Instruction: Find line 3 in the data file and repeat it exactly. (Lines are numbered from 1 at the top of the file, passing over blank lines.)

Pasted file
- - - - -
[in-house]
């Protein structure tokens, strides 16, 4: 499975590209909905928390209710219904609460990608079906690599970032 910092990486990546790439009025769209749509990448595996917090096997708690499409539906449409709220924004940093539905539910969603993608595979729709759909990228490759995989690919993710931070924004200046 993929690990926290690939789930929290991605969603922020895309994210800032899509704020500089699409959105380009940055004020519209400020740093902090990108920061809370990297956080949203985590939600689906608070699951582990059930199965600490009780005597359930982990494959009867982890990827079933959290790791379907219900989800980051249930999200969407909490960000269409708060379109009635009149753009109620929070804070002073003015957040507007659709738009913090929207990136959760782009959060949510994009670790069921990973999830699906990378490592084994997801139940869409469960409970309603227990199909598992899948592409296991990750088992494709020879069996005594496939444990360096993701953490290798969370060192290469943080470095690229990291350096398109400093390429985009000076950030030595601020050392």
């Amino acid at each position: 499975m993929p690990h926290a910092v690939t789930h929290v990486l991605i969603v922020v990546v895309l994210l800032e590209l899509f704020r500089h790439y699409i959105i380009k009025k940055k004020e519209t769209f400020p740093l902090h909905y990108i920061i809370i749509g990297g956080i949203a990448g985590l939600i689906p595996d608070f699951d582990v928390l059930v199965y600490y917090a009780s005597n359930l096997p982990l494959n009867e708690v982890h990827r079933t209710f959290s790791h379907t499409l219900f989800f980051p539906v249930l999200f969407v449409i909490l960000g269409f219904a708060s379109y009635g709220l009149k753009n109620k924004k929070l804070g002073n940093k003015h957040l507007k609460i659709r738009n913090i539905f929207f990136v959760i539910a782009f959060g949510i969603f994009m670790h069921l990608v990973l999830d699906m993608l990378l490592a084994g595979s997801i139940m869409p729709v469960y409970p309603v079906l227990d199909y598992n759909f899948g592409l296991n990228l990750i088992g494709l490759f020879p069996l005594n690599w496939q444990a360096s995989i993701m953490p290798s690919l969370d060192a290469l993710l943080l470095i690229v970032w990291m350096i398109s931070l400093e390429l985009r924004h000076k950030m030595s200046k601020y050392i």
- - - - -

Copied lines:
């Amino acid at each position: 499975m993929p690990h926290a910092v690939t789930h929290v990486l991605i969603v922020v990546v895309l994210l800032e590209l899509f704020r500089h790439y699409i959105i380009k009025k940055k004020e519209t769209f400020p740093l902090h909905y990108i920061i809370i749509g990297g956080i949203a990448g985590l939600i689906p595996d608070f699951d582990v928390l059930v199965y600490y917090a009780s005597n359930l096997p982990l494959n009867e708690v982890h990827r079933t209710f959290s790791h379907t499409l219900f989800f980051p539906v249930l999200f969407v449409i909490l960000g269409f219904a708060s379109y009635g709220l009149k753009n109620k924004k929070l804070g002073n940093k003015h957040l507007k609460i659709r738009n913090i539905f929207f990136v959760i539910a782009f959060g949510i969603f994009m670790h069921l990608v990973l999830d699906m993608l990378l490592a084994g595979s997801i139940m869409p729709v469960y409970p309603v079906l227990d199909y598992n759909f899948g592409l296991n990228l990750i088992g494709l490759f020879p069996l005594n690599w496939q444990a360096s995989i993701m953490p290798s690919l969370d060192a290469l993710l943080l470095i690229v970032w990291m350096i398109s931070l400093e390429l985009r924004h000076k950030m030595s200046k601020y050392i």